Vietnamese Hot and Sour Shrimp Soup

January 14, 2014

One of our favorite restaurants in San Francisco is The Slanted Door, an exquisitely delicious modern Vietnamese restaurant located in the city's picturesque waterfront Ferry Building. If you're a food lover who appreciates excellent cuisine as well as high-quality ingredients, this place is a must for lunch or dinner (they have fabulous cocktails too). If you're not in the Bay Area pick up a copy of owner/executive chef Charles Phan's cookbook Vietnamese Home Cooking, a beautiful coffee table-worthy book with recipes that truly are doable for home cooks, and try some of his recipes at home.

This classic hot and sour shrimp soup, a sweet and tart soup that is wonderfully comforting on a cold night, is perfect as an appetizer or main meal. Note: bac ha is a celery-like vegetable that comes from the stem of the taro plant. It stays wonderfully crisp in soups, even when simmered. Look for it in Asian supermarkets. If you can't find it, no worries, you can use iceberg lettuce in its place.

Vietnamese Hot and Sour Shrimp Soup
From Vietnamese Home Cooking by Charles Phan

2 1/2 quarts chicken stock
2 ounces seedless tamarind pulp
2 Thai chiles, stemmed and halved lengthwise
2 tablespoons fish sauce
1 tablespoon plus 1 teaspoon freshly squeezed lime juice
1/4 teaspoon kosher salt
8 ounces medium shrimp, peeled, deveined, and cut in halve lengthwise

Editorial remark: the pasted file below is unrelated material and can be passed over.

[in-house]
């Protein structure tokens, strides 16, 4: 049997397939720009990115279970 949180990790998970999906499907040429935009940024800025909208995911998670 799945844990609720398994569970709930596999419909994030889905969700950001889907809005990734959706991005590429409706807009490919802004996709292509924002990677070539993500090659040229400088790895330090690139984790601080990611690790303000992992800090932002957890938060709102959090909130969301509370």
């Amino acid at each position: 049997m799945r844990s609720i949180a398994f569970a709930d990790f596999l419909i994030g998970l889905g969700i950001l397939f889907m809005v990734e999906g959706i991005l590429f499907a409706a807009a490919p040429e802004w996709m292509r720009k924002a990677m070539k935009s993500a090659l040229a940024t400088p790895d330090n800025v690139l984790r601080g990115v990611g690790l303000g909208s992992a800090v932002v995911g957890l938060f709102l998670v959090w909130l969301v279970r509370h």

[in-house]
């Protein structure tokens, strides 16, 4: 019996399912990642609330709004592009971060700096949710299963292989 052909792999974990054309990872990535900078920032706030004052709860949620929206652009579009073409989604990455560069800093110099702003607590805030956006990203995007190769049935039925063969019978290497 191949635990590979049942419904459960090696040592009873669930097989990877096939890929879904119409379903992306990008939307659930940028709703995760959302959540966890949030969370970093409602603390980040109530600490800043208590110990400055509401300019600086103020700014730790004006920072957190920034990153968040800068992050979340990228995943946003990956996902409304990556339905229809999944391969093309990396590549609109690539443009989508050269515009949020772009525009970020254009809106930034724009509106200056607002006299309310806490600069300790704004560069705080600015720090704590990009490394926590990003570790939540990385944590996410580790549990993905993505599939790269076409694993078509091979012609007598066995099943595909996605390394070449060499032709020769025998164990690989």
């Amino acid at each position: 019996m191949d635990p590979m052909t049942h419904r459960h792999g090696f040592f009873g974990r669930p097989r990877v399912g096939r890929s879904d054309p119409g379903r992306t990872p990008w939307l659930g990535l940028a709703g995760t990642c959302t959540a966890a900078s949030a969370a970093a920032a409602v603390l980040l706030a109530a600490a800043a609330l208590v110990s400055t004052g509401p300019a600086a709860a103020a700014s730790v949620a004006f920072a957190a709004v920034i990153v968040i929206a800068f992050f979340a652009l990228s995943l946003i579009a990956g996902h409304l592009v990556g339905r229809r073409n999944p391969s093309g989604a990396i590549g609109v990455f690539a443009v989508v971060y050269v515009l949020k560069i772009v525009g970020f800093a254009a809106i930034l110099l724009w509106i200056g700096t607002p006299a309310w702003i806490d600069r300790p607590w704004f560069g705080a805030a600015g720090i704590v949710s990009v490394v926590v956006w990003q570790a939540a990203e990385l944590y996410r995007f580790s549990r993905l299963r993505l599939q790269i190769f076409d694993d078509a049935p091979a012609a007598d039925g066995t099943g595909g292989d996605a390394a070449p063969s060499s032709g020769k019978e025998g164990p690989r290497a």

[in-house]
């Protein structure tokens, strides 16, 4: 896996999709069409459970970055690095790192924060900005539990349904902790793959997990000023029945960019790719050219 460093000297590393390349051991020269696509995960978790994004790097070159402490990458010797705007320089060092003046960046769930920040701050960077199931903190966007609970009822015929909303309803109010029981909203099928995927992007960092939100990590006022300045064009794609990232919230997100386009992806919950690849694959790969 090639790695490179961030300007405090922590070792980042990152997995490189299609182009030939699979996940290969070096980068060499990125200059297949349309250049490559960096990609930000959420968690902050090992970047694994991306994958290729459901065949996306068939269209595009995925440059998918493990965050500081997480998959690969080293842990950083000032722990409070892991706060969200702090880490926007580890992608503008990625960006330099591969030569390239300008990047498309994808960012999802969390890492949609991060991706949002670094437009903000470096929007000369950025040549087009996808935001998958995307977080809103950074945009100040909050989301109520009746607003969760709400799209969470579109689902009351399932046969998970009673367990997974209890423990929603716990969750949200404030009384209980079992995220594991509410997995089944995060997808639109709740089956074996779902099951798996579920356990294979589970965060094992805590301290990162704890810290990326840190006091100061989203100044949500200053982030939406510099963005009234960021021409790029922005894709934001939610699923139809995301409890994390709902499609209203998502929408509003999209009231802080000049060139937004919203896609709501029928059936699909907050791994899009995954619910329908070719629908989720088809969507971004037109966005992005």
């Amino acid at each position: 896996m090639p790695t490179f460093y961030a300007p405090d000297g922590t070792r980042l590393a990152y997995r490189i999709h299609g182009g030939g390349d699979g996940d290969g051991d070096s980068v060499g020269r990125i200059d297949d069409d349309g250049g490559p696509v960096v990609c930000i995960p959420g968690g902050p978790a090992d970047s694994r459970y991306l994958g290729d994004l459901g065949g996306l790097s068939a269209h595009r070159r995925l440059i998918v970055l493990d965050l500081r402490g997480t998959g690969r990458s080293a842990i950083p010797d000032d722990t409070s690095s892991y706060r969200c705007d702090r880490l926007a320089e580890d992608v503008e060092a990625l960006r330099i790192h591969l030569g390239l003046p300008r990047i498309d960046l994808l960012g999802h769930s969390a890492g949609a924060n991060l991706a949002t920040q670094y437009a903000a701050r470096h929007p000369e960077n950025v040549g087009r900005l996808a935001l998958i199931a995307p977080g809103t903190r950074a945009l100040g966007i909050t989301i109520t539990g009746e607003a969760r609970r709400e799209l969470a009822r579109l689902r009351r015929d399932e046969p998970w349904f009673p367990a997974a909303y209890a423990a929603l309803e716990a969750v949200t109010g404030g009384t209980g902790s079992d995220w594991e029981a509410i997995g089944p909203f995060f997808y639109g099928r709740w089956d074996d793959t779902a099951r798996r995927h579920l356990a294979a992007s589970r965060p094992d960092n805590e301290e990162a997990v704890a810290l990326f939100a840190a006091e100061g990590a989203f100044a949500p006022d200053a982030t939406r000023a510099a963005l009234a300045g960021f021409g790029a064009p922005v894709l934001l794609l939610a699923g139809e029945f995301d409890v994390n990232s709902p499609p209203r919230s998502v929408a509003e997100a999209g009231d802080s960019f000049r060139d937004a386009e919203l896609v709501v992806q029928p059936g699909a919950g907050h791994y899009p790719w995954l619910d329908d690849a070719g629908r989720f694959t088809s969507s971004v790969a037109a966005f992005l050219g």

1/2 medium pineapple, peeled, cut lengthwise into 6 pieces, core trimmed away, and cut
3 cups mung bean sprouts
1 1/2 cups bac ha, peeled and cut into 1/8-inch-thick rounds, or shredded iceberg lettuce
2 tablespoons chopped fresh cilantro
1 tablespoon toasted garlic (recipe below)

In a large pot, combine the stock, tamarind pulp, and chiles and bring to a boil over high heat. Lower the heat to a steady simmer and simmer for 15 minutes, stirring occasionally with a whisk to break up the tamarind pulp. Remove from heat, strain through a fine-mesh sieve, and discard the solids. Return the liquid to the pot.

Stir in the fish sauce, lime juice, and salt and bring to a simmer over medium heat. Add the shrimp and pineapple and cook for about 30 seconds, until the shrimp just turn pink.

Divide the bean sprouts and bac ha (or lettuce) among warmed soup bowls. Ladle the hot soup into the bowls and garnish with the cilantro and toasted garlic, dividing them evenly.

Serve immediately.

For the toasted garlic:
Makes 2 tablespoons
1/4 cup plus 2 tablespoons vegetable oil
2 tablespoons finely chopped garlic

In a small saucepan, heat the oil over medium-low heat. Add the garlic and cook, stirring frequently to prevent burning, for about 5 minutes, until the garlic is light golden brown. Do not overcook or the garlic will become too bitter. Pour into a fine-mesh sieve, reserving the oil, and transfer to paper towels to drain. Save the oil in a tightly covered container for up to a week as it makes a wonderful addition to rice and in salad dressings! Use garlic immediately.